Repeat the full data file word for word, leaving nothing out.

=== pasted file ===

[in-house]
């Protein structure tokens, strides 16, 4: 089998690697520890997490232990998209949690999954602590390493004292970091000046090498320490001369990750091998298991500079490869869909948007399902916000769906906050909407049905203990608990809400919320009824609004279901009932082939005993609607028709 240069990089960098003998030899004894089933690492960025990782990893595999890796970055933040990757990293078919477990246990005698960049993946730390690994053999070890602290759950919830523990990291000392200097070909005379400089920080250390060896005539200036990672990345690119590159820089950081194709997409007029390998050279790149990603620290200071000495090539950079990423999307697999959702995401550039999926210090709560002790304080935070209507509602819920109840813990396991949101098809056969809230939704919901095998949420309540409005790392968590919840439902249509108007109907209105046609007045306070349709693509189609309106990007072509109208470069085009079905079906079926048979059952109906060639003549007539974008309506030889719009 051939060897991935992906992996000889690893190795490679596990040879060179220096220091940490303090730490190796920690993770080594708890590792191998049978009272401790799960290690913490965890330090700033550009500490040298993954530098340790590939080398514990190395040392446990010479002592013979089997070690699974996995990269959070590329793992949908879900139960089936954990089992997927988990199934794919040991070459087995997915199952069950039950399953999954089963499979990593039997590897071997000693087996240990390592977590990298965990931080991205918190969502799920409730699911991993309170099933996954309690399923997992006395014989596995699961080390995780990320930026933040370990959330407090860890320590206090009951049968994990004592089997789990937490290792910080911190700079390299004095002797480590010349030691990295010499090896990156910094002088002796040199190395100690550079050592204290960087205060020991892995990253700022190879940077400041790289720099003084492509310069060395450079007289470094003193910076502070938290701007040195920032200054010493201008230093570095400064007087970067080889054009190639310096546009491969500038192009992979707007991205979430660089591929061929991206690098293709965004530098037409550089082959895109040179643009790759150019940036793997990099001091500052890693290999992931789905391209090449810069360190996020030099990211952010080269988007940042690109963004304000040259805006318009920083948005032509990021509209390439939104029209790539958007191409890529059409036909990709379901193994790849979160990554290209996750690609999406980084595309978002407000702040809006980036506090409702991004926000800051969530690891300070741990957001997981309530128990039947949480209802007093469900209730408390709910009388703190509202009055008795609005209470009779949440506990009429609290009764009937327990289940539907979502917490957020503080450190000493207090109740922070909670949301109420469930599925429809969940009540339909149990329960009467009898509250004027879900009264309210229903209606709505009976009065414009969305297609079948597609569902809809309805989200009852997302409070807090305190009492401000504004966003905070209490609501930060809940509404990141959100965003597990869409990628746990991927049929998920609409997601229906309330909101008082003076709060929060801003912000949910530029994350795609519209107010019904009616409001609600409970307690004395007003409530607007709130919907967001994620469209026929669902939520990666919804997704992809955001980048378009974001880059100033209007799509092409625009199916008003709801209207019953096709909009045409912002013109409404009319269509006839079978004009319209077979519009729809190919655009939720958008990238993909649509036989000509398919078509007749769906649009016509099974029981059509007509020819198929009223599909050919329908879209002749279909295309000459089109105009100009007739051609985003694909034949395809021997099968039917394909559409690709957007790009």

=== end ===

[in-house]
């Protein structure tokens, strides 16, 4: 089998690697520890997490232990998209949690999954602590390493004292970091000046090498320490001369990750091998298991500079490869869909948007399902916000769906906050909407049905203990608990809400919320009824609004279901009932082939005993609607028709 240069990089960098003998030899004894089933690492960025990782990893595999890796970055933040990757990293078919477990246990005698960049993946730390690994053999070890602290759950919830523990990291000392200097070909005379400089920080250390060896005539200036990672990345690119590159820089950081194709997409007029390998050279790149990603620290200071000495090539950079990423999307697999959702995401550039999926210090709560002790304080935070209507509602819920109840813990396991949101098809056969809230939704919901095998949420309540409005790392968590919840439902249509108007109907209105046609007045306070349709693509189609309106990007072509109208470069085009079905079906079926048979059952109906060639003549007539974008309506030889719009 051939060897991935992906992996000889690893190795490679596990040879060179220096220091940490303090730490190796920690993770080594708890590792191998049978009272401790799960290690913490965890330090700033550009500490040298993954530098340790590939080398514990190395040392446990010479002592013979089997070690699974996995990269959070590329793992949908879900139960089936954990089992997927988990199934794919040991070459087995997915199952069950039950399953999954089963499979990593039997590897071997000693087996240990390592977590990298965990931080991205918190969502799920409730699911991993309170099933996954309690399923997992006395014989596995699961080390995780990320930026933040370990959330407090860890320590206090009951049968994990004592089997789990937490290792910080911190700079390299004095002797480590010349030691990295010499090896990156910094002088002796040199190395100690550079050592204290960087205060020991892995990253700022190879940077400041790289720099003084492509310069060395450079007289470094003193910076502070938290701007040195920032200054010493201008230093570095400064007087970067080889054009190639310096546009491969500038192009992979707007991205979430660089591929061929991206690098293709965004530098037409550089082959895109040179643009790759150019940036793997990099001091500052890693290999992931789905391209090449810069360190996020030099990211952010080269988007940042690109963004304000040259805006318009920083948005032509990021509209390439939104029209790539958007191409890529059409036909990709379901193994790849979160990554290209996750690609999406980084595309978002407000702040809006980036506090409702991004926000800051969530690891300070741990957001997981309530128990039947949480209802007093469900209730408390709910009388703190509202009055008795609005209470009779949440506990009429609290009764009937327990289940539907979502917490957020503080450190000493207090109740922070909670949301109420469930599925429809969940009540339909149990329960009467009898509250004027879900009264309210229903209606709505009976009065414009969305297609079948597609569902809809309805989200009852997302409070807090305190009492401000504004966003905070209490609501930060809940509404990141959100965003597990869409990628746990991927049929998920609409997601229906309330909101008082003076709060929060801003912000949910530029994350795609519209107010019904009616409001609600409970307690004395007003409530607007709130919907967001994620469209026929669902939520990666919804997704992809955001980048378009974001880059100033209007799509092409625009199916008003709801209207019953096709909009045409912002013109409404009319269509006839079978004009319209077979519009729809190919655009939720958008990238993909649509036989000509398919078509007749769906649009016509099974029981059509007509020819198929009223599909050919329908879209002749279909295309000459089109105009100009007739051609985003694909034949395809021997099968039917394909559409690709957007790009």